Mechanical integrity is of utmost, and underrated, importance. Even microscopic scratches can hinder the reading laser beam, as do fingerprints and other foreign matter. Mechanical bending of discs cause microscopic cracks which again divert the laser. While the WORM and MO-disks developed as computer storage media are housed in cartridges which only open when inserted into the respective players, the representatives of the CD-family must be handled with utmost care, keeping mechanical integrity in mind.
Dust and dirt affects the proper reading of the recorded information. Cigarette smoke will accumulate on the disk surfaces and may hide information. The CD-family is again more exposed to this danger than those disks that are protected by cartridges.
Light may affect the dye layers used in recordable and erasable disks.
Stray magnetic fields must be kept away from magneto-optical disks.
3D optical data storage is the term given to any form of optical data storage in which information can be recorded and/or read with three dimensional resolution (as opposed to the two dimensional resolution afforded, for example, by CD).
This innovation has the potential to provide terabyte-level mass storage on DVD-sized disks. Data recording and readback are achieved by focusing lasers within the medium. However, because of the volumetric nature of the data structure, the laser light must travel through other data points before it reaches the point where reading or recording is desired. Therefore, some kind of nonlinearity is required to ensure that these other data points do not interfere with the addressing of the desired point.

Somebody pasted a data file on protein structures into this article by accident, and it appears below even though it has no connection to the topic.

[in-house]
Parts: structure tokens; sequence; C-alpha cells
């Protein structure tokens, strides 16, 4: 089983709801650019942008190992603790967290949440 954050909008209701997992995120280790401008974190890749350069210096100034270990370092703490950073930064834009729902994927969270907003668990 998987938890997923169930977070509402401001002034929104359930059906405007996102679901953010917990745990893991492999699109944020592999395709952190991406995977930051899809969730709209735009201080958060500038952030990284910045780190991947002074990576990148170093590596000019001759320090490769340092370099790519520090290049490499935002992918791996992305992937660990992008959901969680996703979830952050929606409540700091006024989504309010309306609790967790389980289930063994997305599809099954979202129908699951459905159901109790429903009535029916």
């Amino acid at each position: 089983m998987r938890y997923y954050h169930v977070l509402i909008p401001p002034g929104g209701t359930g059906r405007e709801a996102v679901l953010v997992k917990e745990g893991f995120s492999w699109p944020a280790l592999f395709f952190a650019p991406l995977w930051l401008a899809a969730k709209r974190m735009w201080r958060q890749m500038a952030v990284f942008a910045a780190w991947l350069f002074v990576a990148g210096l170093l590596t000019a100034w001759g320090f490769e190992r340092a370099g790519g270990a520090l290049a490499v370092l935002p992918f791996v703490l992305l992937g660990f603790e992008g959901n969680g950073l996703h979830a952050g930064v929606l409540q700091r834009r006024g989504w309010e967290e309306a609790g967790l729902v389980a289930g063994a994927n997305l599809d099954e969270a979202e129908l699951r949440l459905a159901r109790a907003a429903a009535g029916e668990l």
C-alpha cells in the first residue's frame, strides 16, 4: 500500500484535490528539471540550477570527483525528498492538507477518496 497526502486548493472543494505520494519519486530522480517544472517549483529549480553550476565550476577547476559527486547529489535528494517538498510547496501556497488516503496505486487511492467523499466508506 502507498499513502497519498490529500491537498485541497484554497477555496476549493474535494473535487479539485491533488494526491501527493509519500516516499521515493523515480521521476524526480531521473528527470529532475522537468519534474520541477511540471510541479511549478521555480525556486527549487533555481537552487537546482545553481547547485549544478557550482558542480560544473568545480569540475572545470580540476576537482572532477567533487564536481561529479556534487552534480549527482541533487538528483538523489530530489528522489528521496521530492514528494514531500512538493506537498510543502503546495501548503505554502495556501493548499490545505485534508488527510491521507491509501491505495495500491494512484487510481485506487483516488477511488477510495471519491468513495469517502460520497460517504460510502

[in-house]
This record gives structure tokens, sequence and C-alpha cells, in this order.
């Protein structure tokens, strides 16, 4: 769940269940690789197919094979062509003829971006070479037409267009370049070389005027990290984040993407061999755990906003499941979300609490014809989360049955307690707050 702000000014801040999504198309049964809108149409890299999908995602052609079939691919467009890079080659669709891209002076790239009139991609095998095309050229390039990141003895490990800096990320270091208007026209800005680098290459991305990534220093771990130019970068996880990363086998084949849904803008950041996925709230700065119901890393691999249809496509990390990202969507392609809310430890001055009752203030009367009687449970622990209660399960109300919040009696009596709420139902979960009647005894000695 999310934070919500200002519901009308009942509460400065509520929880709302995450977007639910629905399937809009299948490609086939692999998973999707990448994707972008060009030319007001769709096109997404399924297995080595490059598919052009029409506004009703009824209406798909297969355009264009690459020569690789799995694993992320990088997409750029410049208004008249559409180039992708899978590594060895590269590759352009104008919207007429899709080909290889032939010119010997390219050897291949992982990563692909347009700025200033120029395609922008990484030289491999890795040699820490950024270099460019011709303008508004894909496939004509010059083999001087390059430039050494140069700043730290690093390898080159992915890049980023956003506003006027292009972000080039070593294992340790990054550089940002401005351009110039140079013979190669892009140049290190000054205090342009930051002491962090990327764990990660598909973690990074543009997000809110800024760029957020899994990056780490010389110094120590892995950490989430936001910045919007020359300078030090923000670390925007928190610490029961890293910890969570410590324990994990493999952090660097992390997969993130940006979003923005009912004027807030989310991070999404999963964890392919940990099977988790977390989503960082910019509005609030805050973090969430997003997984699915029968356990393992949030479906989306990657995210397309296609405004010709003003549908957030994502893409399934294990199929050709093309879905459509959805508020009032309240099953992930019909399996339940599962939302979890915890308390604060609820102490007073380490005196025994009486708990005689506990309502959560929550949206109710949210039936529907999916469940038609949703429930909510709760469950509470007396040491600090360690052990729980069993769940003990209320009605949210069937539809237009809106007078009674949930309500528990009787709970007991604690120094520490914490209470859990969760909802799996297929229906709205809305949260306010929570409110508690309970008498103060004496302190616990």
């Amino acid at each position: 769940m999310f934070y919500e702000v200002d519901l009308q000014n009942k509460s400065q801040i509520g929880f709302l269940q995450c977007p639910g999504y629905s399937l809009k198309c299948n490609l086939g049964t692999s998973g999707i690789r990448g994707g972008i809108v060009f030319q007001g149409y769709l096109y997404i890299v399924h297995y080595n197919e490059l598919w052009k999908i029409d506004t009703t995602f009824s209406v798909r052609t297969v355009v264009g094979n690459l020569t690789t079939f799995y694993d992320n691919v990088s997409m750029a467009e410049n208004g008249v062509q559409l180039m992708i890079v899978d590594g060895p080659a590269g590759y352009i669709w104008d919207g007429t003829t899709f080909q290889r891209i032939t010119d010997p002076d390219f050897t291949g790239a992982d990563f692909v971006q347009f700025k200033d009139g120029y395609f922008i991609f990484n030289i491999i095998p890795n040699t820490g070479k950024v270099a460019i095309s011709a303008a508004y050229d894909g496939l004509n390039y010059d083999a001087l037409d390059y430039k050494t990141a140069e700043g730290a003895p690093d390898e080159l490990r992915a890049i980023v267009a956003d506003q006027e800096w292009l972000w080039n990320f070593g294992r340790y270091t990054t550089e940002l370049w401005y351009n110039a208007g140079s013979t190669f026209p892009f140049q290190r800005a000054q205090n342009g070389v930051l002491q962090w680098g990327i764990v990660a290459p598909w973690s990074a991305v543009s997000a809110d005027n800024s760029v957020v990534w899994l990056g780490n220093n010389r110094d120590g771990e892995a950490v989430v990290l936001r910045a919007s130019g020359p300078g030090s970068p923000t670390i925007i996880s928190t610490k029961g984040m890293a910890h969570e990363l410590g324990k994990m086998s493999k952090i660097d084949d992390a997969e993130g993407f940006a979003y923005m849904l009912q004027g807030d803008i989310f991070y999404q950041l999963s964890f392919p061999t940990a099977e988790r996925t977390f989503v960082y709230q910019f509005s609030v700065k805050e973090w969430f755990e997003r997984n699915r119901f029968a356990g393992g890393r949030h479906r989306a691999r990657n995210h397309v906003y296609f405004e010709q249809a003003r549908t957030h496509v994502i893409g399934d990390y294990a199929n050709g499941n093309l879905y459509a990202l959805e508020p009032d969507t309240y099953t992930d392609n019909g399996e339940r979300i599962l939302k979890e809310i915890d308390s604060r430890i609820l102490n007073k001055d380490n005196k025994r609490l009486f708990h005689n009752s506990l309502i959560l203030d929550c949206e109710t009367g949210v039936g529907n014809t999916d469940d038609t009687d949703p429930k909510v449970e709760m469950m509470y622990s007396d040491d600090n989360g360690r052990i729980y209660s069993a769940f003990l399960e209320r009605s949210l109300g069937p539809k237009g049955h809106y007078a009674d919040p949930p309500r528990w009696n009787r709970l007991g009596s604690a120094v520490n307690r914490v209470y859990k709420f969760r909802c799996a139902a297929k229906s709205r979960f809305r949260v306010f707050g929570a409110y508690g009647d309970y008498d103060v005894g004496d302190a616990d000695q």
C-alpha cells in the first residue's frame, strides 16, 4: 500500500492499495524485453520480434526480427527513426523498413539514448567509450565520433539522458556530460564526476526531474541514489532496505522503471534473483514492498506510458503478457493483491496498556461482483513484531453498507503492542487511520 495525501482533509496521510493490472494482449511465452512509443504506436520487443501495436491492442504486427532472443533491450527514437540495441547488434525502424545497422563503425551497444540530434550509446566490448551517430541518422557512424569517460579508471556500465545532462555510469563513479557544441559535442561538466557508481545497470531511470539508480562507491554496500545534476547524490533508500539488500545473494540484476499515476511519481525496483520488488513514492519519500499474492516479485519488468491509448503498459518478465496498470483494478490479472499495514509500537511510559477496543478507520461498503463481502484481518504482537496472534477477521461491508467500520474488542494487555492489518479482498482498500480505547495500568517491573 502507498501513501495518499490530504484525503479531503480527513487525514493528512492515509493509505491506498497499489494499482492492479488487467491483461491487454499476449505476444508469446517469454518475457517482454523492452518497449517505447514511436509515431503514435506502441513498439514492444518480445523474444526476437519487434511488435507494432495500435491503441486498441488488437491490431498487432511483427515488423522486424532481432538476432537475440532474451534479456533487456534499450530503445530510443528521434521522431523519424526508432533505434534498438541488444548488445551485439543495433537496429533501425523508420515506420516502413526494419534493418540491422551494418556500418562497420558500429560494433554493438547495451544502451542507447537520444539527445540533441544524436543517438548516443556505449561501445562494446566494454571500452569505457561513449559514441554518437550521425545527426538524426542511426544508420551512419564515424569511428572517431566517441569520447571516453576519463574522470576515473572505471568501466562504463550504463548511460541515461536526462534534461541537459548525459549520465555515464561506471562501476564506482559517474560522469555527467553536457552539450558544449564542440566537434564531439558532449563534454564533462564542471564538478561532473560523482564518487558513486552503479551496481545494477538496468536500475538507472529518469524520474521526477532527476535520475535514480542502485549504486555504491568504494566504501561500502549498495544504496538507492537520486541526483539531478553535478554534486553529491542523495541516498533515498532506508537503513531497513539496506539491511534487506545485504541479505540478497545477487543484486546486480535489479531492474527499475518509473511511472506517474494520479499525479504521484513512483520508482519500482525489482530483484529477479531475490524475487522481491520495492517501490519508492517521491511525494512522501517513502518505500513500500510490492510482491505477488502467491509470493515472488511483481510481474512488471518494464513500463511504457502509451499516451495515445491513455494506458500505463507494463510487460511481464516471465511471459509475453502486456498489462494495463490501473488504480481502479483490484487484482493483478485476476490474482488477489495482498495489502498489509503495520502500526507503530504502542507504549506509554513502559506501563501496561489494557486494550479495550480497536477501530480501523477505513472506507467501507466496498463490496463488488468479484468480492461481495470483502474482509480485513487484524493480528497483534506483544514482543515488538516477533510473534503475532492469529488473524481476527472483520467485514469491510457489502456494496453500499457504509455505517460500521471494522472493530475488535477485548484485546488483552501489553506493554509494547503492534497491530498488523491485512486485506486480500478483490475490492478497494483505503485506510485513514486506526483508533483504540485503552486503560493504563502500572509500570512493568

No commercial product based on 3D optical data storage has yet arrived on the mass market, although several companies are actively developing the technology and predict that it will become available by 2010.
Current optical data storage media, such as the CD and DVD store data as a series of reflective marks on an internal surface of a disc. In order to increase storage capacity, it is possible for discs to hold two or even more of these data layers, but their number is severely limited since the addressing laser interacts with every layer that it passes through on the way to and from the addressed layer. These interactions cause noise that limits the technology to approximately 10 layers. 3D optical data storage methods circumvent this issue by using addressing methods where only the specifically addressed voxel (volumetric pixel) interacts substantially with the addressing light. This necessarily involves nonlinear data reading and writing methods, in particular nonlinear optics.